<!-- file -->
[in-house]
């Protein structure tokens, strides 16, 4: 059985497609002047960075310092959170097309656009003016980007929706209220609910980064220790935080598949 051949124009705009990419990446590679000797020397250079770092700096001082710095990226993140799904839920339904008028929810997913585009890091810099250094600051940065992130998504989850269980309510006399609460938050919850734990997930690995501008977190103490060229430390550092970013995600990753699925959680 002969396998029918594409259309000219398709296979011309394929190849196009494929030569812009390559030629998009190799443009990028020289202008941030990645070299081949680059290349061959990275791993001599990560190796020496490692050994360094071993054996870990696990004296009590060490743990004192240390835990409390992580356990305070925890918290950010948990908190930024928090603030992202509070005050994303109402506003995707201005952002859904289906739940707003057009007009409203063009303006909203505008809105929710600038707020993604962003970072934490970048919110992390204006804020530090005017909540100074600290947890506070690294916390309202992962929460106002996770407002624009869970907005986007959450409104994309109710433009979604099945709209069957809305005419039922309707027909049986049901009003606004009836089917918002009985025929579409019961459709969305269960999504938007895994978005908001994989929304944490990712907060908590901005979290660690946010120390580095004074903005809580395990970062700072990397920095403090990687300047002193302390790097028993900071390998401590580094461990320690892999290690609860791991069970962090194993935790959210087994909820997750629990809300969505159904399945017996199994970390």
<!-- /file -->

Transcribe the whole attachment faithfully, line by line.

[in-house]
């Protein structure tokens, strides 16, 4: 059985497609002047960075310092959170097309656009003016980007929706209220609910980064220790935080598949 051949124009705009990419990446590679000797020397250079770092700096001082710095990226993140799904839920339904008028929810997913585009890091810099250094600051940065992130998504989850269980309510006399609460938050919850734990997930690995501008977190103490060229430390550092970013995600990753699925959680 002969396998029918594409259309000219398709296979011309394929190849196009494929030569812009390559030629998009190799443009990028020289202008941030990645070299081949680059290349061959990275791993001599990560190796020496490692050994360094071993054996870990696990004296009590060490743990004192240390835990409390992580356990305070925890918290950010948990908190930024928090603030992202509070005050994303109402506003995707201005952002859904289906739940707003057009007009409203063009303006909203505008809105929710600038707020993604962003970072934490970048919110992390204006804020530090005017909540100074600290947890506070690294916390309202992962929460106002996770407002624009869970907005986007959450409104994309109710433009979604099945709209069957809305005419039922309707027909049986049901009003606004009836089917918002009985025929579409019961459709969305269960999504938007895994978005908001994989929304944490990712907060908590901005979290660690946010120390580095004074903005809580395990970062700072990397920095403090990687300047002193302390790097028993900071390998401590580094461990320690892999290690609860791991069970962090194993935790959210087994909820997750629990809300969505159904399945017996199994970390």